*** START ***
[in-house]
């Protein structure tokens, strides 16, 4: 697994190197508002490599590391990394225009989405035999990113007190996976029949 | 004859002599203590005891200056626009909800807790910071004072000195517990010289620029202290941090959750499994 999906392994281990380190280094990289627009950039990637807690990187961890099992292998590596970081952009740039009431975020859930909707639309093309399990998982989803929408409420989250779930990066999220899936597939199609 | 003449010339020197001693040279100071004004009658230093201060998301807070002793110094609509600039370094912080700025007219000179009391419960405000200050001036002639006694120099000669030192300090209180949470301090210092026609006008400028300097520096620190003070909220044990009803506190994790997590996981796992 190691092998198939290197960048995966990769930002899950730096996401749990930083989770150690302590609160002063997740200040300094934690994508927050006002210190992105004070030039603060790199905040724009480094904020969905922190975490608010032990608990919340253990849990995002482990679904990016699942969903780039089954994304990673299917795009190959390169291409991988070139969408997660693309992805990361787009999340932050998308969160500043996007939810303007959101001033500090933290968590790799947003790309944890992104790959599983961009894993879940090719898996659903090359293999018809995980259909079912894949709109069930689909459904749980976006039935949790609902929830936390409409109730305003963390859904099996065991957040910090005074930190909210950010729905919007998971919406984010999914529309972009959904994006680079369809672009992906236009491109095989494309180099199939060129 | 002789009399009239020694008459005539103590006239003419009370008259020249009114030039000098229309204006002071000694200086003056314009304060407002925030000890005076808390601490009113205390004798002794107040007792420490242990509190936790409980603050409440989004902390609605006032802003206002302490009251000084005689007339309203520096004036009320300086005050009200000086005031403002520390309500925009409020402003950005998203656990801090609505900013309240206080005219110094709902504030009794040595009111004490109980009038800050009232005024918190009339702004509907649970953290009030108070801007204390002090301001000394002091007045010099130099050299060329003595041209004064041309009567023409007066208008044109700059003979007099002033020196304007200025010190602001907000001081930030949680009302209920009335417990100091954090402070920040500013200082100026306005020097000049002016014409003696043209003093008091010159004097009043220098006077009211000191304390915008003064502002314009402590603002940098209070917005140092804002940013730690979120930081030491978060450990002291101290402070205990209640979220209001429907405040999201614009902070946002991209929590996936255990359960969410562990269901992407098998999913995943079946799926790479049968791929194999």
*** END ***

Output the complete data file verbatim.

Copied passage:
[in-house]
């Protein structure tokens, strides 16, 4: 697994190197508002490599590391990394225009989405035999990113007190996976029949 | 004859002599203590005891200056626009909800807790910071004072000195517990010289620029202290941090959750499994 999906392994281990380190280094990289627009950039990637807690990187961890099992292998590596970081952009740039009431975020859930909707639309093309399990998982989803929408409420989250779930990066999220899936597939199609 | 003449010339020197001693040279100071004004009658230093201060998301807070002793110094609509600039370094912080700025007219000179009391419960405000200050001036002639006694120099000669030192300090209180949470301090210092026609006008400028300097520096620190003070909220044990009803506190994790997590996981796992 190691092998198939290197960048995966990769930002899950730096996401749990930083989770150690302590609160002063997740200040300094934690994508927050006002210190992105004070030039603060790199905040724009480094904020969905922190975490608010032990608990919340253990849990995002482990679904990016699942969903780039089954994304990673299917795009190959390169291409991988070139969408997660693309992805990361787009999340932050998308969160500043996007939810303007959101001033500090933290968590790799947003790309944890992104790959599983961009894993879940090719898996659903090359293999018809995980259909079912894949709109069930689909459904749980976006039935949790609902929830936390409409109730305003963390859904099996065991957040910090005074930190909210950010729905919007998971919406984010999914529309972009959904994006680079369809672009992906236009491109095989494309180099199939060129 | 002789009399009239020694008459005539103590006239003419009370008259020249009114030039000098229309204006002071000694200086003056314009304060407002925030000890005076808390601490009113205390004798002794107040007792420490242990509190936790409980603050409440989004902390609605006032802003206002302490009251000084005689007339309203520096004036009320300086005050009200000086005031403002520390309500925009409020402003950005998203656990801090609505900013309240206080005219110094709902504030009794040595009111004490109980009038800050009232005024918190009339702004509907649970953290009030108070801007204390002090301001000394002091007045010099130099050299060329003595041209004064041309009567023409007066208008044109700059003979007099002033020196304007200025010190602001907000001081930030949680009302209920009335417990100091954090402070920040500013200082100026306005020097000049002016014409003696043209003093008091010159004097009043220098006077009211000191304390915008003064502002314009402590603002940098209070917005140092804002940013730690979120930081030491978060450990002291101290402070205990209640979220209001429907405040999201614009902070946002991209929590996936255990359960969410562990269901992407098998999913995943079946799926790479049968791929194999």